Dr. Dan Paget is a Lecturer in Politics at the University of Aberdeen. He studies African electoral politics, political communication and political discourse. He is currently writing a book about rallies and electioneering in sub-Saharan Africa. He completed his doctorate at the University of Oxford. He has previously held posts at University College London and the School of Oriental and African Studies.
His research falls at the juncture of contemporary political ideologies and political communication. He interprets the meanings which political parties publicly communicate in electoral-authoritarian regime, often in defence or critique of electoral-authoritarian regimes, and almost invariably as part of contestations of what democracy is and should be. He analyses the systems of meaning which they articulate through the lens of ideology.
Some of those ideologies are, erroneously, designated as populist. He argues that many supposed authoritarian populists present themselves as elite leaders of people. The ideas of hierarchy and leader superiority which they articulate at odds with the populist notion of 'the elite' as the enemy. They offer authoritarian visions of state, but not ones based on populist ideas of representation, but their self-presentation as guardian-rulers. He calls them elitist plebeians.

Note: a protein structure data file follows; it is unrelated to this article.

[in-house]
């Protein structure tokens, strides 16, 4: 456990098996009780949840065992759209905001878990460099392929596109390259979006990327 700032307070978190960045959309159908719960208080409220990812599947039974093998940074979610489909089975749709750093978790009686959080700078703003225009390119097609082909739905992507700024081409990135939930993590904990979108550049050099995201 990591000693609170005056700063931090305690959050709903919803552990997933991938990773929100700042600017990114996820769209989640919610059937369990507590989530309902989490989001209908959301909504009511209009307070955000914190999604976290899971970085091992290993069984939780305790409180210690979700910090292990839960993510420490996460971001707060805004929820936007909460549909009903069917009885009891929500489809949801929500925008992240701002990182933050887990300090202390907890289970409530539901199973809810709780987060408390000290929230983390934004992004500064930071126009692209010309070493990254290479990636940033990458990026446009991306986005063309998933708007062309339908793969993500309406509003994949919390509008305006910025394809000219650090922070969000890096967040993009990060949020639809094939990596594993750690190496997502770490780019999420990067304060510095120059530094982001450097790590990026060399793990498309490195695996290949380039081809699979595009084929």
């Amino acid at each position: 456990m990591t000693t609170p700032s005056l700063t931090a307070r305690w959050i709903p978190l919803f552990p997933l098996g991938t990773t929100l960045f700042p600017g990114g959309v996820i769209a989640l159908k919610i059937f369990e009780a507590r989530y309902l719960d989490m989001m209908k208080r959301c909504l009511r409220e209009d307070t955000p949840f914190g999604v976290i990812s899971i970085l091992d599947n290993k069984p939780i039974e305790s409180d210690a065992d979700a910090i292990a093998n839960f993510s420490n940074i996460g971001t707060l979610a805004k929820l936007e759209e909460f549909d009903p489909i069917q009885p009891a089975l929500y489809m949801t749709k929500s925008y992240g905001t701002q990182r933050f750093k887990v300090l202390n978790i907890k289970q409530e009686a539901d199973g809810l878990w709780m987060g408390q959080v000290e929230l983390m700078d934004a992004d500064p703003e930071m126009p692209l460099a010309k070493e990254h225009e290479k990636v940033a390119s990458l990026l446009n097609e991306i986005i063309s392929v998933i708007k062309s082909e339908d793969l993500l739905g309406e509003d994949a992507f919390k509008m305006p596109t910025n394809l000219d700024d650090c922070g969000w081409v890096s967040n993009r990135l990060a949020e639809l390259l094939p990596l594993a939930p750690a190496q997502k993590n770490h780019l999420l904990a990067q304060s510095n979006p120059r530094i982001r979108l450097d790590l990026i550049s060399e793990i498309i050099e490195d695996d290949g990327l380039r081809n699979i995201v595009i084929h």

Others are the ideologies of democratic movements in authoritarian states. Their ideas have often been dismissed as just 'democratic' or simply not worthy of analysis as political thought. He analyses the public messages articulated by Chadema in Tanzania and the CCC in Zimbabwe. He argues that they articulate original, homegrown ideologies which creatively blend ideas from republican, liberation and human rights political thought.
He also focuses on the extraordinary importance of mass rallies in political communication. The rally is often relegated to the past, but he argues that in much of the world, it plays a crucial role in face-to-face and mediated political communication alike. In fact, He argues that in Tanzania, much of Africa and many places like it around the world, election campaigns are what he calls rally-intensive. In his book project, he analyses what meanings are made at and mediated through rallies by parties, speakers, audiences and media alike.
Finally he focuses on political parties. He studies how parties organise. In particular, he focuses on opposition party-building. He also studies how the capitalisation of rallies drive ever-higher election campaign expenditure.